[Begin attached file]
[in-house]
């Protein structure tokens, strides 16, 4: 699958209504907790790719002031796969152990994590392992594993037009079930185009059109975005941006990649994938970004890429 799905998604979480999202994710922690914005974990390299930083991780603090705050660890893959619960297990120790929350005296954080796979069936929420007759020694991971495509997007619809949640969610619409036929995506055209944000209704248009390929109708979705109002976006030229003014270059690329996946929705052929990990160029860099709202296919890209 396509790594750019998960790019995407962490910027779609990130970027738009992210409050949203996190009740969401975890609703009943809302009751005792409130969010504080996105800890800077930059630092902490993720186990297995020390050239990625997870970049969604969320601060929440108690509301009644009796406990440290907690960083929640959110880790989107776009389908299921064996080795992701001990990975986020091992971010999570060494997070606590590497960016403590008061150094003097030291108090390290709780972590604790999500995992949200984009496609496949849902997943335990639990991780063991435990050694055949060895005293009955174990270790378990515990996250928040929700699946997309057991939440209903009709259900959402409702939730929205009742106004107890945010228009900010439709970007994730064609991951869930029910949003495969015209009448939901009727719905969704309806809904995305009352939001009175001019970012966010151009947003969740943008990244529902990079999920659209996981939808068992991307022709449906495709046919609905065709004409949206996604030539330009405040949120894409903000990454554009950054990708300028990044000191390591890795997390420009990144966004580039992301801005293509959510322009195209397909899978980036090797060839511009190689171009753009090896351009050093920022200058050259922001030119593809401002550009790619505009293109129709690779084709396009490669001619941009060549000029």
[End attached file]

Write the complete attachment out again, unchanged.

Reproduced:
[in-house]
């Protein structure tokens, strides 16, 4: 699958209504907790790719002031796969152990994590392992594993037009079930185009059109975005941006990649994938970004890429 799905998604979480999202994710922690914005974990390299930083991780603090705050660890893959619960297990120790929350005296954080796979069936929420007759020694991971495509997007619809949640969610619409036929995506055209944000209704248009390929109708979705109002976006030229003014270059690329996946929705052929990990160029860099709202296919890209 396509790594750019998960790019995407962490910027779609990130970027738009992210409050949203996190009740969401975890609703009943809302009751005792409130969010504080996105800890800077930059630092902490993720186990297995020390050239990625997870970049969604969320601060929440108690509301009644009796406990440290907690960083929640959110880790989107776009389908299921064996080795992701001990990975986020091992971010999570060494997070606590590497960016403590008061150094003097030291108090390290709780972590604790999500995992949200984009496609496949849902997943335990639990991780063991435990050694055949060895005293009955174990270790378990515990996250928040929700699946997309057991939440209903009709259900959402409702939730929205009742106004107890945010228009900010439709970007994730064609991951869930029910949003495969015209009448939901009727719905969704309806809904995305009352939001009175001019970012966010151009947003969740943008990244529902990079999920659209996981939808068992991307022709449906495709046919609905065709004409949206996604030539330009405040949120894409903000990454554009950054990708300028990044000191390591890795997390420009990144966004580039992301801005293509959510322009195209397909899978980036090797060839511009190689171009753009090896351009050093920022200058050259922001030119593809401002550009790619505009293109129709690779084709396009490669001619941009060549000029």